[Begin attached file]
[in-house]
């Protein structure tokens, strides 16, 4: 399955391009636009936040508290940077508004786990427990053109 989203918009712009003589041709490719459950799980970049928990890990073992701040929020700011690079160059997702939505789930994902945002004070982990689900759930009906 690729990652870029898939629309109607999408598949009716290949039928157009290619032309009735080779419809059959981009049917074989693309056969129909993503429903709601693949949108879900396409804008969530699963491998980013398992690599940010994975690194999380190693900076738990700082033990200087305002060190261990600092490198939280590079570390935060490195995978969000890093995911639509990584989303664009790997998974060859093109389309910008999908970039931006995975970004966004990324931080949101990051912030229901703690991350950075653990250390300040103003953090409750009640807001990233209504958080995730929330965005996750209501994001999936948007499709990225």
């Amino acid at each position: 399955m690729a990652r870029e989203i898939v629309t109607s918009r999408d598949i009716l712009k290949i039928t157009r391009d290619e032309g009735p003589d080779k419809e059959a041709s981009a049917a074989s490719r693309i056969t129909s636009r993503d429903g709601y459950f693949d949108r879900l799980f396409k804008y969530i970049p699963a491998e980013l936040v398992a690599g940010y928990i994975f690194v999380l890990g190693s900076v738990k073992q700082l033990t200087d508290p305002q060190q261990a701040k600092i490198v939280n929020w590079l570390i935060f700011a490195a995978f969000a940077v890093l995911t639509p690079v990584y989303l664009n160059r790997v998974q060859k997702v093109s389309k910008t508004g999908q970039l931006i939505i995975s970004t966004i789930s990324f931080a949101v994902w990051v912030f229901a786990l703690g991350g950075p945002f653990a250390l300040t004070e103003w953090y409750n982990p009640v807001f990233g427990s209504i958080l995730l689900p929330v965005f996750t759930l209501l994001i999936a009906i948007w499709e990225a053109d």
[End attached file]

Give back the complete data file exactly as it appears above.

[in-house]
């Protein structure tokens, strides 16, 4: 399955391009636009936040508290940077508004786990427990053109 989203918009712009003589041709490719459950799980970049928990890990073992701040929020700011690079160059997702939505789930994902945002004070982990689900759930009906 690729990652870029898939629309109607999408598949009716290949039928157009290619032309009735080779419809059959981009049917074989693309056969129909993503429903709601693949949108879900396409804008969530699963491998980013398992690599940010994975690194999380190693900076738990700082033990200087305002060190261990600092490198939280590079570390935060490195995978969000890093995911639509990584989303664009790997998974060859093109389309910008999908970039931006995975970004966004990324931080949101990051912030229901703690991350950075653990250390300040103003953090409750009640807001990233209504958080995730929330965005996750209501994001999936948007499709990225």
């Amino acid at each position: 399955m690729a990652r870029e989203i898939v629309t109607s918009r999408d598949i009716l712009k290949i039928t157009r391009d290619e032309g009735p003589d080779k419809e059959a041709s981009a049917a074989s490719r693309i056969t129909s636009r993503d429903g709601y459950f693949d949108r879900l799980f396409k804008y969530i970049p699963a491998e980013l936040v398992a690599g940010y928990i994975f690194v999380l890990g190693s900076v738990k073992q700082l033990t200087d508290p305002q060190q261990a701040k600092i490198v939280n929020w590079l570390i935060f700011a490195a995978f969000a940077v890093l995911t639509p690079v990584y989303l664009n160059r790997v998974q060859k997702v093109s389309k910008t508004g999908q970039l931006i939505i995975s970004t966004i789930s990324f931080a949101v994902w990051v912030f229901a786990l703690g991350g950075p945002f653990a250390l300040t004070e103003w953090y409750n982990p009640v807001f990233g427990s209504i958080l995730l689900p929330v965005f996750t759930l209501l994001i999936a009906i948007w499709e990225a053109d």